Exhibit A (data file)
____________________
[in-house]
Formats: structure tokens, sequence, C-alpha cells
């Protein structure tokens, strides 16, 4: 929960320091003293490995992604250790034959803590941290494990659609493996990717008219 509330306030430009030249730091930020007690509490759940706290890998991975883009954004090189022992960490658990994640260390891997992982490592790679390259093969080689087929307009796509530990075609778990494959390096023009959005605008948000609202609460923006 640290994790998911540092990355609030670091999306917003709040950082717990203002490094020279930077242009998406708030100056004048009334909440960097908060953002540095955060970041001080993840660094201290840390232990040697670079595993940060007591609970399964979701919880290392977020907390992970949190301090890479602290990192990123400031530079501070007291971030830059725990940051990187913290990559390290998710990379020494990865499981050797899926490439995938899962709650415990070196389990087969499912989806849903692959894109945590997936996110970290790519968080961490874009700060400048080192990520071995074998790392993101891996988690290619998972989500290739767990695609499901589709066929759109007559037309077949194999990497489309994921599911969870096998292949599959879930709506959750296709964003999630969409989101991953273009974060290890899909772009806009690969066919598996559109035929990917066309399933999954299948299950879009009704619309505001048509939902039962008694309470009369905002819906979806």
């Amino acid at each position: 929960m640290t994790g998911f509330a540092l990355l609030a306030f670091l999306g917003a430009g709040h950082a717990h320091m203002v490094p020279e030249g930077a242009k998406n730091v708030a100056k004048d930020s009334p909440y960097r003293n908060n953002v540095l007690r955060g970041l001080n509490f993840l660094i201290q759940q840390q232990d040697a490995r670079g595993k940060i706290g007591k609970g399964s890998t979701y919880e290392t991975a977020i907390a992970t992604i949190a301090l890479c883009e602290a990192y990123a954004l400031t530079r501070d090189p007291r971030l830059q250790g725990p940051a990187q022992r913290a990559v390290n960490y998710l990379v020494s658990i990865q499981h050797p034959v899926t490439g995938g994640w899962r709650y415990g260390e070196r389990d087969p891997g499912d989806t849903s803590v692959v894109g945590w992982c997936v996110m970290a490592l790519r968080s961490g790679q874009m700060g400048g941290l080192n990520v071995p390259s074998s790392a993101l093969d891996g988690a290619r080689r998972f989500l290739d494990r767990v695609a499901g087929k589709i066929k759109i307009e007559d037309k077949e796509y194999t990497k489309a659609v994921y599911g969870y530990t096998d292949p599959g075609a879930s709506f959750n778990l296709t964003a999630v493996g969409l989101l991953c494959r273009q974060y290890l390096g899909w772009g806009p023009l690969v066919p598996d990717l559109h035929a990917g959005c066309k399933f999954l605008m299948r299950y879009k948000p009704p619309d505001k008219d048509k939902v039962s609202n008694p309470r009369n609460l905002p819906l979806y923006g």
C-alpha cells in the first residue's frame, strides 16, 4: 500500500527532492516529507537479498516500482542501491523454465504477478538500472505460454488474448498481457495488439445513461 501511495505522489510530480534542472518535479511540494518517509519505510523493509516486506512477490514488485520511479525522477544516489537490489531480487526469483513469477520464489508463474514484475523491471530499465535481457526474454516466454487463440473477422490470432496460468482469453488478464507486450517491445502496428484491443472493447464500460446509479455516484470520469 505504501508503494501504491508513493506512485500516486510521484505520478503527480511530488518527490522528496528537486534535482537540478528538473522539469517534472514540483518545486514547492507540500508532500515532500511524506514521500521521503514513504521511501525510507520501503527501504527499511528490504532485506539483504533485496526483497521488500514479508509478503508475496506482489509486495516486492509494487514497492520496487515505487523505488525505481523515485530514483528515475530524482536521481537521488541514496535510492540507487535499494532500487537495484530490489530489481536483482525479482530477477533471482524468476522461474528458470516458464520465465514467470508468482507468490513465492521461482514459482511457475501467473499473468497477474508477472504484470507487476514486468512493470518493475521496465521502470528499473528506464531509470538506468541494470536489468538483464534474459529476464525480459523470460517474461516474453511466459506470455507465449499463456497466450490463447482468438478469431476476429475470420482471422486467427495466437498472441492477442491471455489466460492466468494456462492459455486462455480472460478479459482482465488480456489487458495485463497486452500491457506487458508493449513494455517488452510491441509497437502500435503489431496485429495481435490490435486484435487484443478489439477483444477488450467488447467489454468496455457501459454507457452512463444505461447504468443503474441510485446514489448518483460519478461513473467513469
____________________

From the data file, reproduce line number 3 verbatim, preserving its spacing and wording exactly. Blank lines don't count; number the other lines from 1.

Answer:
């Protein structure tokens, strides 16, 4: 929960320091003293490995992604250790034959803590941290494990659609493996990717008219 509330306030430009030249730091930020007690509490759940706290890998991975883009954004090189022992960490658990994640260390891997992982490592790679390259093969080689087929307009796509530990075609778990494959390096023009959005605008948000609202609460923006 640290994790998911540092990355609030670091999306917003709040950082717990203002490094020279930077242009998406708030100056004048009334909440960097908060953002540095955060970041001080993840660094201290840390232990040697670079595993940060007591609970399964979701919880290392977020907390992970949190301090890479602290990192990123400031530079501070007291971030830059725990940051990187913290990559390290998710990379020494990865499981050797899926490439995938899962709650415990070196389990087969499912989806849903692959894109945590997936996110970290790519968080961490874009700060400048080192990520071995074998790392993101891996988690290619998972989500290739767990695609499901589709066929759109007559037309077949194999990497489309994921599911969870096998292949599959879930709506959750296709964003999630969409989101991953273009974060290890899909772009806009690969066919598996559109035929990917066309399933999954299948299950879009009704619309505001048509939902039962008694309470009369905002819906979806």